Saturday, 16 December 2017

Pokie reflections

By all accounts Labor’s policy to remove pokies from communities after 2023 was unexpected.

However the risks involved when the gaming monopoly expires has previously been discussed by both parties to the arrangement, the government and Federal Group.

Treasury head Don Challen  told a hearing of the Public Accounts Committee on 16th July 2003 which was looking at a premature extension of the original deal due to expire in 2009:

“I did say to Mr Farrell across the negotiating table a number of times that 'Come 1 January 2009 you don't have a business'.  I put a reasonableness test on the outcomes we get from the negotiations and if I didn't think they were reasonable in the interests of the Tasmanian community I would have kept pushing Mr Farrell until I got him to the point where I thought we had a reasonable outcome.  In the back of his head he knows that legal possibility of the licence coming to an end is there and that is a discipline on him to come to the negotiations with a realistic attitude.”

Quite clearly both parties negotiated the 2003 deed extension with a sunset clause in full knowledge the punch bowl may be removed in 2023. If Federal Group have a risk management strategy there’s little doubt what should be number one on the list.

The last bit of Mr Challen’s comment is significant:

:..... he (Mr Farrell) knows that legal possibility of the licence coming to an end is there and that is a discipline on him to come to the negotiations with a realistic attitude.”

That’s exactly what he failed to do this time.

It was crystal clear the government was looking for a market based solution to allocate future rights to operate gaming machines and provide network monitoring services. The aim was for the government to get a greater return from a government protected activity.

In addition there was widespread community concern about the adverse impacts of pokies in the community.

So what did Federal Group/THA do? Collectively they gave the government and the community the two fingered salute. Their joint submission to the parliamentary inquiry presented on the 18th August 2017 offered no concessions to either the government or players. A tender to allocate licenses, it was submitted, would be very costly and generate considerable uncertainty and massive disruption for all stakeholders. Just gift the licenses to us guys. We need certainty if we’re to invest, particularly in regional areas, something we’ve failed to do in the past but which we promise to do in the future. And while you’re at it make the licenses perpetual so that collectively we can receive a government guaranteed windfall gain of $150 million so that our properties will increase in value and we can borrow more to do all the things we should have done over the last 20 years.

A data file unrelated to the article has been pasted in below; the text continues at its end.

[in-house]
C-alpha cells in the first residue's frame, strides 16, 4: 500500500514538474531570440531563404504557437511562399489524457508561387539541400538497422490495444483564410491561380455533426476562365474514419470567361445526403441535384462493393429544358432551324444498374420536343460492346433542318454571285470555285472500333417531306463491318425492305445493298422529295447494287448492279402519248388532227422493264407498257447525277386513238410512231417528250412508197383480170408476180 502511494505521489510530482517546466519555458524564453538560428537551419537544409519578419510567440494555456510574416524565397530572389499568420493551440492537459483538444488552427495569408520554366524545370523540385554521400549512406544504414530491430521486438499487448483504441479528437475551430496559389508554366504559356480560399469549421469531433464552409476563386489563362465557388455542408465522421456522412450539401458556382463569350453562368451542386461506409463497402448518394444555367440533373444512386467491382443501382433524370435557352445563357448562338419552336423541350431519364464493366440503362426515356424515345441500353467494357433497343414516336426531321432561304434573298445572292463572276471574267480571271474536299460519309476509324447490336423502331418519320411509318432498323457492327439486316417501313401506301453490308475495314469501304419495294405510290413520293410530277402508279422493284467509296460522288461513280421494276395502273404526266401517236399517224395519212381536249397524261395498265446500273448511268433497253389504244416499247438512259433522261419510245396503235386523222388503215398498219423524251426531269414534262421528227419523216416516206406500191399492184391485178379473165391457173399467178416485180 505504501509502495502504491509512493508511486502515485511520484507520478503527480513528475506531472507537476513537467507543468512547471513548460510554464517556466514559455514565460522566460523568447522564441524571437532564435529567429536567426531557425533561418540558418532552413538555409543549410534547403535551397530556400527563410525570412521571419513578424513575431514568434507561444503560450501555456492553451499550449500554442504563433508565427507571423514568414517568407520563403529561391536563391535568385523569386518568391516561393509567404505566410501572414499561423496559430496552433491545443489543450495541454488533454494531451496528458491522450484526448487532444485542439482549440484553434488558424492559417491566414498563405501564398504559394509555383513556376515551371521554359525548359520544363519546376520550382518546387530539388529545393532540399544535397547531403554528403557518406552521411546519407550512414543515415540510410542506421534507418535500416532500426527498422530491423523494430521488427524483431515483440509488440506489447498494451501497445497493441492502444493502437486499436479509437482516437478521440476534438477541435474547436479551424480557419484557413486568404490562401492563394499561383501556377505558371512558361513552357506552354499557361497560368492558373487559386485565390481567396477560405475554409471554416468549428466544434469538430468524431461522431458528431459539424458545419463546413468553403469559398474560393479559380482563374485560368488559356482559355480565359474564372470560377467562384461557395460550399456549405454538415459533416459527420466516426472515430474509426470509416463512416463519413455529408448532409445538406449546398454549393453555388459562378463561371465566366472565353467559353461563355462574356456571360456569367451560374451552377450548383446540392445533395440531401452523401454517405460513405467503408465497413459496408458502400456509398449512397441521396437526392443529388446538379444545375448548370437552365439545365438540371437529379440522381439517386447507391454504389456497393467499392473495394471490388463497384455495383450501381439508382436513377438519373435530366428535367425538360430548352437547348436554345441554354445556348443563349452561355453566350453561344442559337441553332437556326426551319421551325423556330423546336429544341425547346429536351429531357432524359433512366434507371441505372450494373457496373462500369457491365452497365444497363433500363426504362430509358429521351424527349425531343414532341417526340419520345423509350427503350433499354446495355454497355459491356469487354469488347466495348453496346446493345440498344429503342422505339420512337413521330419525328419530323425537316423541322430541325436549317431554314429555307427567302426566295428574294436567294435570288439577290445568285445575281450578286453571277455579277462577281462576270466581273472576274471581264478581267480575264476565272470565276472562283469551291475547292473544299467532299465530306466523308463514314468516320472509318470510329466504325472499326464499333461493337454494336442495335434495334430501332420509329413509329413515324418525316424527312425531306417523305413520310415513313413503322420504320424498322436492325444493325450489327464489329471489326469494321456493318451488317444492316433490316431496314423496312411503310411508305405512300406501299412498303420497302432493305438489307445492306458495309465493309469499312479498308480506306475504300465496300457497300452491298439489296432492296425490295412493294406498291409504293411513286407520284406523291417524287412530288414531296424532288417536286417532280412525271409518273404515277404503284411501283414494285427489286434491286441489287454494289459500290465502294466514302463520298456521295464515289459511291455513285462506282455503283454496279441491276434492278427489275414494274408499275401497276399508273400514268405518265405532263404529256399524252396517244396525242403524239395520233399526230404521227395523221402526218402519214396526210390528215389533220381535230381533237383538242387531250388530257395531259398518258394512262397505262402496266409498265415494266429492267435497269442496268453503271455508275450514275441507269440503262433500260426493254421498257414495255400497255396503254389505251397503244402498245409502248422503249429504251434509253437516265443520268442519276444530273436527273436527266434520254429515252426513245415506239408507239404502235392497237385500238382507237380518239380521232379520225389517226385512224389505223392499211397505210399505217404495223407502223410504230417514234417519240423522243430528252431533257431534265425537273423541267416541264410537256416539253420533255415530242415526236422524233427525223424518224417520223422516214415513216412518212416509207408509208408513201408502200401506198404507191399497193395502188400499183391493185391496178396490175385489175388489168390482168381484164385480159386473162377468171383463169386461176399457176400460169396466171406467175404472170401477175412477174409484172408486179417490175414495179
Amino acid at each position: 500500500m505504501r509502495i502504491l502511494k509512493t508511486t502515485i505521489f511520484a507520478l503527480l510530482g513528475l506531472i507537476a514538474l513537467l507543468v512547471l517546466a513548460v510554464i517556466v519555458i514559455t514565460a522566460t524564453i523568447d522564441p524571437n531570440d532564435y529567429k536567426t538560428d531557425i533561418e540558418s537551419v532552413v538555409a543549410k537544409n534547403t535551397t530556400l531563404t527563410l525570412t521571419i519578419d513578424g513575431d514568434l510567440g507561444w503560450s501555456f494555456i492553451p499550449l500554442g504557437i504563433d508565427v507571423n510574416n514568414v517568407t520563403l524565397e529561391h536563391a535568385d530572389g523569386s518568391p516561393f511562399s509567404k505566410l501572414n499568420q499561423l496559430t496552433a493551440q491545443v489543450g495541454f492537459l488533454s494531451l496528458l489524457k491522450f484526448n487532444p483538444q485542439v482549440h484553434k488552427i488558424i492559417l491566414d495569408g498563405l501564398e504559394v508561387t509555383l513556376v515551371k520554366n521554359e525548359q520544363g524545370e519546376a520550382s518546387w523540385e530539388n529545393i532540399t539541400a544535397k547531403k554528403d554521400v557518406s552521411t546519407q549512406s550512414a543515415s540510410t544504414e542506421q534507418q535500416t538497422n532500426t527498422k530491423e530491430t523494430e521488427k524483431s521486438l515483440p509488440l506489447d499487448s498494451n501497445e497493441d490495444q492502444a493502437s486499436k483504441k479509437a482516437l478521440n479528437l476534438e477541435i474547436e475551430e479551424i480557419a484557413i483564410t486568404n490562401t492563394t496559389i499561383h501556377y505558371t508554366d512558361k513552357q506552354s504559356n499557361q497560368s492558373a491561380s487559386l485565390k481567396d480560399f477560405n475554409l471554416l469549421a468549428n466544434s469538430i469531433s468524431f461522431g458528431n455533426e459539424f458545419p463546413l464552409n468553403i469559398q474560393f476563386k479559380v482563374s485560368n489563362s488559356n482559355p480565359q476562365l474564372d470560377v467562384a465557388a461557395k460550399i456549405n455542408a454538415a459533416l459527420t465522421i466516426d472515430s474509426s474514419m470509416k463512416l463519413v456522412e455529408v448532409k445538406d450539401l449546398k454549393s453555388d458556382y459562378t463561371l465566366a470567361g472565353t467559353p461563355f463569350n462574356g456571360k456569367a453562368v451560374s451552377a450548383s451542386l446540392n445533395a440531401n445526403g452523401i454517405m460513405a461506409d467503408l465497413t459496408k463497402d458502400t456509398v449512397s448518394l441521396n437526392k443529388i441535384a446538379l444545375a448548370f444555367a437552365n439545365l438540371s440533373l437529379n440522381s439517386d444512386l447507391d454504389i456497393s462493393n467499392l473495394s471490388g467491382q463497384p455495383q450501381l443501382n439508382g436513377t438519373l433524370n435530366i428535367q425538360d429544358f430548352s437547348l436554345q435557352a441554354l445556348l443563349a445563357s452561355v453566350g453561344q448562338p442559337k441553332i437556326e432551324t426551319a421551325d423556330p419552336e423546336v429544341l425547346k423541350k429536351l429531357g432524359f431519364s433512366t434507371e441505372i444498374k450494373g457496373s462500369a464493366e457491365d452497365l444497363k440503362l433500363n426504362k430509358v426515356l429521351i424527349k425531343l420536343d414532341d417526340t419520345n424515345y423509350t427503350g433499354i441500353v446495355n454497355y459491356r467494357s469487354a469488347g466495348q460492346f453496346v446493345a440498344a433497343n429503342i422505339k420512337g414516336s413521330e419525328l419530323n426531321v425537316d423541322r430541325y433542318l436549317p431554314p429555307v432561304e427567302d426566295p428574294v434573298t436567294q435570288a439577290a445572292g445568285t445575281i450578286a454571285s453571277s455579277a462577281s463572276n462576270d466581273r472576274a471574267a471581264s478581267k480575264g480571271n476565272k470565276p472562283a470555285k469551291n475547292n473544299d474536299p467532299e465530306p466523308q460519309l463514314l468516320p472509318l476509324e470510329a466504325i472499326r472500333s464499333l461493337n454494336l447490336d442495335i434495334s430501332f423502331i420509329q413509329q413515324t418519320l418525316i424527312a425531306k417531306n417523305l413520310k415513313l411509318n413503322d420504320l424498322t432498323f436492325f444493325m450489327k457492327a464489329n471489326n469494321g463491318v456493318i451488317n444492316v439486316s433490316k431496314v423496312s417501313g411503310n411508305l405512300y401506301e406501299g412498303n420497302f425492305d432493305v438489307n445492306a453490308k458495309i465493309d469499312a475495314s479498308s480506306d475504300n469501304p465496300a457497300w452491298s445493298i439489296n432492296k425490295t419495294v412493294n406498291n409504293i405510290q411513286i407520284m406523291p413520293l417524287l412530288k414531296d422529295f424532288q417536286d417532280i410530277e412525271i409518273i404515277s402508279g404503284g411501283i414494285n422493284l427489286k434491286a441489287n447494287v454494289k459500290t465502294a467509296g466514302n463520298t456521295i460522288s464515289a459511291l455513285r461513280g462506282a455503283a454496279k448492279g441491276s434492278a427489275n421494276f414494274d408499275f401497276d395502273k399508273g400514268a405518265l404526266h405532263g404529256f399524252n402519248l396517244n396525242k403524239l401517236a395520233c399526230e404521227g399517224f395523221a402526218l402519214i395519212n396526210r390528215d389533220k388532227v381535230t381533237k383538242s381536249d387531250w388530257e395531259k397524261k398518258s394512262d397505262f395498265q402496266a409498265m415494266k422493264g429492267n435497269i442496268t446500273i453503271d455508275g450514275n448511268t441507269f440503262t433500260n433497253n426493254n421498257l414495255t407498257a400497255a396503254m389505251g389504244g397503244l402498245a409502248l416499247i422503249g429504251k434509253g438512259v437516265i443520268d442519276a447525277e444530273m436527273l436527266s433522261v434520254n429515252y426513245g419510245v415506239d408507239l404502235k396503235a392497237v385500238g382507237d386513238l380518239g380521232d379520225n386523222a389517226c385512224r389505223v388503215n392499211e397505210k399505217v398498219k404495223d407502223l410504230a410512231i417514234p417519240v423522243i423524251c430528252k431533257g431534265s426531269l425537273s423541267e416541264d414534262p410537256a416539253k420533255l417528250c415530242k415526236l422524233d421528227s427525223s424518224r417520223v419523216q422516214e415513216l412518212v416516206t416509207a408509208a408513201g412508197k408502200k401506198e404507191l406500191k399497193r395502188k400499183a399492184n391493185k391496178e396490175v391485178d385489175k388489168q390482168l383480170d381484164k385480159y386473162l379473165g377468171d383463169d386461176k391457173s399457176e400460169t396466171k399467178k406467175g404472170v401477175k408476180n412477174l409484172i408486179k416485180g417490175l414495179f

It was a breathtaking greedy grab, hardly a realistic solution to all the community and government concerns.

Both the Federal Group and THA forgot about geese that lay golden eggs. Did they really imagine this goose would continue to lay as in the past and they could cream everything off for themselves?

THA didn’t need Federal Group. The other way around if anything. Next time Paul Lennon knocks on the door, don’t answer it. THA is badly advised if it believes the employment arguments for pokies in regional areas. Venues may benefit but communities don’t. How can the THA possibly believe that stemming the outflow of 80% of player losses to Network Gaming won’t benefit a town. You don’t need economic models. Common sense will suffice.

Even though there are a few unknowns with Labor policy, there are massive unknowns with the Libs’ position. How will licences to operate be allocated? By tender? Gifted? For those currently in the queue? Those currently operating? What about the network operator or LMO? How will that be allocated? More than one LMO? What about Community Support Levy in casinos? What about raising Keno taxes from their current woeful level? How about Keno commission to pubs and clubs which is very low? What about a Keno levy for tourist infrastructure? Are the Libs going to make any changes that may impact the Federal Group?

With Labor surrendering its fan club membership, the Federal Group appears to have lost a lot of its leverage. Its placard waving rent a crowd performance was pathetic. How will Saffire and MACq01 be affected. People stay there because they haven’t got pokies. What about 9/11 bottleshops? How will they be affected if pokies go? Sales will increase if anything. It’s not Bec White who presents a problem for 9/11. It’s Dan Murphy when he builds at the Maypole.

If the THA is to look after its members it will have to adopt a different position to that of the Federal Group.  Ironically their pig headed obstinacy has contributed to the demise of the golden goose. Soon it’ll be everyman for himself.

Other recent posts on gaming policy

·       Will the sky fall in  looks at the effect of Labor’s policy to remove pokies in the most regional area, the electorate of Braddon.

·        Federal Groups' pokie haul details how Federal Groups’ 20 year gaming monopoly has been worth $400 million.

·       Federal Group stitches up a deal analyses the proposed joint deal with THA to keep the rivers of gold running into their joint coffers. (Included in full in the final report of Future Gaming Markets parliamentary inquiry.)

·       Federal Hotels treads water looks at the 2016 financials and detects trouble ahead.

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